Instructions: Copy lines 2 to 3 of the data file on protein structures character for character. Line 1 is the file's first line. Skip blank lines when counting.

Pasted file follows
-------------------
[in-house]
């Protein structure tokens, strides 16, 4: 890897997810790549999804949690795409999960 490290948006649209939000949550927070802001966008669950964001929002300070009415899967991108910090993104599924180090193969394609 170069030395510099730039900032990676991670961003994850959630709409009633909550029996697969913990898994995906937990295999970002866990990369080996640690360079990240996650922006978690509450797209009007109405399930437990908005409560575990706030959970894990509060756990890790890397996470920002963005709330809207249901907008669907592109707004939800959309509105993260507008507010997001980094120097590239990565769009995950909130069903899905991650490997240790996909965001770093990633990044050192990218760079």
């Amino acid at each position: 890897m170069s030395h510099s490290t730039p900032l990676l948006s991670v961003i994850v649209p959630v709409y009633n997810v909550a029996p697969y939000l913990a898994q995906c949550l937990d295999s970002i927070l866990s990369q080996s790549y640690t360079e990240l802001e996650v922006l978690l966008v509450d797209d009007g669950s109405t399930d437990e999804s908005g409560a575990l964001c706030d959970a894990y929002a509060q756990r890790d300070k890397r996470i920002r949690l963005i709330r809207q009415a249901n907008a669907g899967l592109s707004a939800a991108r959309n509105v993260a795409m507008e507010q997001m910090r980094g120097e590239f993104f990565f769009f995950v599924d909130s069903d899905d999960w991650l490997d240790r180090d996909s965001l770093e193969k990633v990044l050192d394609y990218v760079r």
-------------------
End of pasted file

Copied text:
């Protein structure tokens, strides 16, 4: 890897997810790549999804949690795409999960 490290948006649209939000949550927070802001966008669950964001929002300070009415899967991108910090993104599924180090193969394609 170069030395510099730039900032990676991670961003994850959630709409009633909550029996697969913990898994995906937990295999970002866990990369080996640690360079990240996650922006978690509450797209009007109405399930437990908005409560575990706030959970894990509060756990890790890397996470920002963005709330809207249901907008669907592109707004939800959309509105993260507008507010997001980094120097590239990565769009995950909130069903899905991650490997240790996909965001770093990633990044050192990218760079």
């Amino acid at each position: 890897m170069s030395h510099s490290t730039p900032l990676l948006s991670v961003i994850v649209p959630v709409y009633n997810v909550a029996p697969y939000l913990a898994q995906c949550l937990d295999s970002i927070l866990s990369q080996s790549y640690t360079e990240l802001e996650v922006l978690l966008v509450d797209d009007g669950s109405t399930d437990e999804s908005g409560a575990l964001c706030d959970a894990y929002a509060q756990r890790d300070k890397r996470i920002r949690l963005i709330r809207q009415a249901n907008a669907g899967l592109s707004a939800a991108r959309n509105v993260a795409m507008e507010q997001m910090r980094g120097e590239f993104f990565f769009f995950v599924d909130s069903d899905d999960w991650l490997d240790r180090d996909s965001l770093e193969k990633v990044l050192d394609y990218v760079r």